Aristotle begins the third chapter of book VIII of the Metaphysics by claiming that sometimes it is not clear whether a name refers to the composite substance or to the actuality and the form, for instance whether «animal» refers to the soul in a body or simply to the soul. In solving this problem, Aristotle states that the name «animal» can refer to both, not, however, in one and the same sense (i.e. in a univocal way) but rather by expressing two different senses which are nonetheless related to each other (viz. in an analogical way). Nevertheless, Aristotle does not say anything concerning which of these two senses the name «animal» primarily expresses. This text of the Metaphysics gives to the medieval Latin commentators the occasion to deal with the topic of the signification of substantial names and, more particularly, to assess Averroes’s interpretation of Aristotle’s semantics. In the paper I attempt to reconstruct some important patterns of argument elaborated by thirteenth- and fourteenth-century commentators on the Metaphysics in their endeavor to solve the problem and to explain Averroes’s interpretation.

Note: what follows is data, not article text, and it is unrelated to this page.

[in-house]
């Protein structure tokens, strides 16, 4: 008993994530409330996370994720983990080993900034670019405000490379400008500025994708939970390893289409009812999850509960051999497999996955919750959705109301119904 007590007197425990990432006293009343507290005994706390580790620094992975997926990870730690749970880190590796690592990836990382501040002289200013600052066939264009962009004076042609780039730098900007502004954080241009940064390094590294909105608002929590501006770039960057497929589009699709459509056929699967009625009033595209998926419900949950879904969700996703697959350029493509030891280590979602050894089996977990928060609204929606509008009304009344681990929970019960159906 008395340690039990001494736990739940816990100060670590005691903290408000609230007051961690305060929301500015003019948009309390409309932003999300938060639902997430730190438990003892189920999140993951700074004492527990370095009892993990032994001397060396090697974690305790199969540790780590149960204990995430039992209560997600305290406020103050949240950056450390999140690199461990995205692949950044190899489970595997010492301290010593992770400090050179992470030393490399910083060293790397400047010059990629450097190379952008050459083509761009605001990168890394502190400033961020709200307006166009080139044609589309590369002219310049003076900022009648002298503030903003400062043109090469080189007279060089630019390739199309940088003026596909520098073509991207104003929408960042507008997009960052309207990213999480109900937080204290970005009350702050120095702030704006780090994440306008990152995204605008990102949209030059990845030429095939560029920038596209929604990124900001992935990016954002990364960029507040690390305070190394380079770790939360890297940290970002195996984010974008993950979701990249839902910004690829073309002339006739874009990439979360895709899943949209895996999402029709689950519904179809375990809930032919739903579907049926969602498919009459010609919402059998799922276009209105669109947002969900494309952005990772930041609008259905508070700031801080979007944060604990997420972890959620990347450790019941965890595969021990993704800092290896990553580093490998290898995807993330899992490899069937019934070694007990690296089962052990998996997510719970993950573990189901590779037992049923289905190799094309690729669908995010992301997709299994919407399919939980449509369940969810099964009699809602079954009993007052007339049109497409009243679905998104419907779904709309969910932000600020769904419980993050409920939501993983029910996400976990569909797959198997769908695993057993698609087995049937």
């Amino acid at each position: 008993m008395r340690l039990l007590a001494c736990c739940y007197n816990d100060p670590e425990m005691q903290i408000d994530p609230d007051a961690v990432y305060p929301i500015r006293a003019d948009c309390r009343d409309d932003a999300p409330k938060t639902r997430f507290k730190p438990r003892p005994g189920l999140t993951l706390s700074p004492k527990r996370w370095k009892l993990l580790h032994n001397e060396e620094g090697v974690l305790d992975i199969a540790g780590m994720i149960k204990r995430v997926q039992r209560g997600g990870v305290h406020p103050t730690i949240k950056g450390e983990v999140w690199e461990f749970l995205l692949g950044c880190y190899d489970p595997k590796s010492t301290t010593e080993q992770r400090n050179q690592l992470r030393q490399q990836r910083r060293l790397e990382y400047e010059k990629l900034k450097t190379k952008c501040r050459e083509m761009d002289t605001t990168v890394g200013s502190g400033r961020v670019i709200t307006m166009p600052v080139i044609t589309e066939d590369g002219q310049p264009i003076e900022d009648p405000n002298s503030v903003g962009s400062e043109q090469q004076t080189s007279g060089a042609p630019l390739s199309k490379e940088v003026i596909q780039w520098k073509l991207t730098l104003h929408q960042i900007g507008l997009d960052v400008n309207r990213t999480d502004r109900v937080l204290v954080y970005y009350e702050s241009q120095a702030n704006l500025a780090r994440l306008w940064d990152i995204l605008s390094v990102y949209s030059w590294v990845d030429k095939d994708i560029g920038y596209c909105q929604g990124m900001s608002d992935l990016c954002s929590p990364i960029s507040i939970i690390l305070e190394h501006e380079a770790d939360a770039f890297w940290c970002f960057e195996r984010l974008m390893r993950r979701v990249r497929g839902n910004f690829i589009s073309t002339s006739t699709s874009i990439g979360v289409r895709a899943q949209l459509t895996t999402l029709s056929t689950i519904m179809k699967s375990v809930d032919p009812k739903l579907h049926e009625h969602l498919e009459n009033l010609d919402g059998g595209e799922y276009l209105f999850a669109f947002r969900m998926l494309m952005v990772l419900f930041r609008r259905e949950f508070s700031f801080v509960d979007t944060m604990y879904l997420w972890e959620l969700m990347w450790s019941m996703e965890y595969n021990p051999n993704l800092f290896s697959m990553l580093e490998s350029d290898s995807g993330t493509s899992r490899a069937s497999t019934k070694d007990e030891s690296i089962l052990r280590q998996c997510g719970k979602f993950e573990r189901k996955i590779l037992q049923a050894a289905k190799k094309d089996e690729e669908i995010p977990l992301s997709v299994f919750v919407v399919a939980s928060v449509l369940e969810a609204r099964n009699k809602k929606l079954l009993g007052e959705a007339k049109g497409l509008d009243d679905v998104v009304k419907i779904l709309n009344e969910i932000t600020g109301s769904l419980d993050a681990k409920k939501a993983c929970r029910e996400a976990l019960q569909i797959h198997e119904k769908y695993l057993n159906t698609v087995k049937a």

The Semantics of Substantial Names. The Tradition of the Commentaries on the Metaphysics / AMERINI F.. - In: RECHERCHES DE THÉOLOGIE ET PHILOSOPHIE MÉDIÉVALES. - ISSN 1370-7493. - 75:2(2008), pp. 395-440. [10.2143/RTPM.75.2.2033409]
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